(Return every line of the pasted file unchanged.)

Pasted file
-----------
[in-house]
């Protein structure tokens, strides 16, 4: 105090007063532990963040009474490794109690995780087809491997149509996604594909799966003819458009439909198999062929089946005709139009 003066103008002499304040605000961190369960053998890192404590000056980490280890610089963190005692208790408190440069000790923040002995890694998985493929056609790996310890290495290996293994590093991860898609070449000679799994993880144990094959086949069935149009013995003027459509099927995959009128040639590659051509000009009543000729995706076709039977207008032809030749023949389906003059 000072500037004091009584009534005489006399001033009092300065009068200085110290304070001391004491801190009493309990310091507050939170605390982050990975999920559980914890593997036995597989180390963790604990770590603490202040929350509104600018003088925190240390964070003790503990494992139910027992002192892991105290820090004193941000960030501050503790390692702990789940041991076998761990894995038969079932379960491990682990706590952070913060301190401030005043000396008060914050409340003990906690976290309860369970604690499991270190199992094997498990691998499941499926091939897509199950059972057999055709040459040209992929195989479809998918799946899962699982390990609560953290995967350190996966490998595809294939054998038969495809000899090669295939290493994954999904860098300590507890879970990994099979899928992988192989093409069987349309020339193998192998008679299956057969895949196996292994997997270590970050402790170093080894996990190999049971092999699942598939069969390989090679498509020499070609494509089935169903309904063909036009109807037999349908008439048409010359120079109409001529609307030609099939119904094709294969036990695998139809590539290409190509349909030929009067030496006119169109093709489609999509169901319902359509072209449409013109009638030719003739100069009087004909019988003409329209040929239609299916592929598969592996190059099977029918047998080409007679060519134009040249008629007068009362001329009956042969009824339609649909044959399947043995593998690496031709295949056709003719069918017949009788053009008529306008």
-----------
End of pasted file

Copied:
[in-house]
């Protein structure tokens, strides 16, 4: 105090007063532990963040009474490794109690995780087809491997149509996604594909799966003819458009439909198999062929089946005709139009 003066103008002499304040605000961190369960053998890192404590000056980490280890610089963190005692208790408190440069000790923040002995890694998985493929056609790996310890290495290996293994590093991860898609070449000679799994993880144990094959086949069935149009013995003027459509099927995959009128040639590659051509000009009543000729995706076709039977207008032809030749023949389906003059 000072500037004091009584009534005489006399001033009092300065009068200085110290304070001391004491801190009493309990310091507050939170605390982050990975999920559980914890593997036995597989180390963790604990770590603490202040929350509104600018003088925190240390964070003790503990494992139910027992002192892991105290820090004193941000960030501050503790390692702990789940041991076998761990894995038969079932379960491990682990706590952070913060301190401030005043000396008060914050409340003990906690976290309860369970604690499991270190199992094997498990691998499941499926091939897509199950059972057999055709040459040209992929195989479809998918799946899962699982390990609560953290995967350190996966490998595809294939054998038969495809000899090669295939290493994954999904860098300590507890879970990994099979899928992988192989093409069987349309020339193998192998008679299956057969895949196996292994997997270590970050402790170093080894996990190999049971092999699942598939069969390989090679498509020499070609494509089935169903309904063909036009109807037999349908008439048409010359120079109409001529609307030609099939119904094709294969036990695998139809590539290409190509349909030929009067030496006119169109093709489609999509169901319902359509072209449409013109009638030719003739100069009087004909019988003409329209040929239609299916592929598969592996190059099977029918047998080409007679060519134009040249008629007068009362001329009956042969009824339609649909044959399947043995593998690496031709295949056709003719069918017949009788053009008529306008």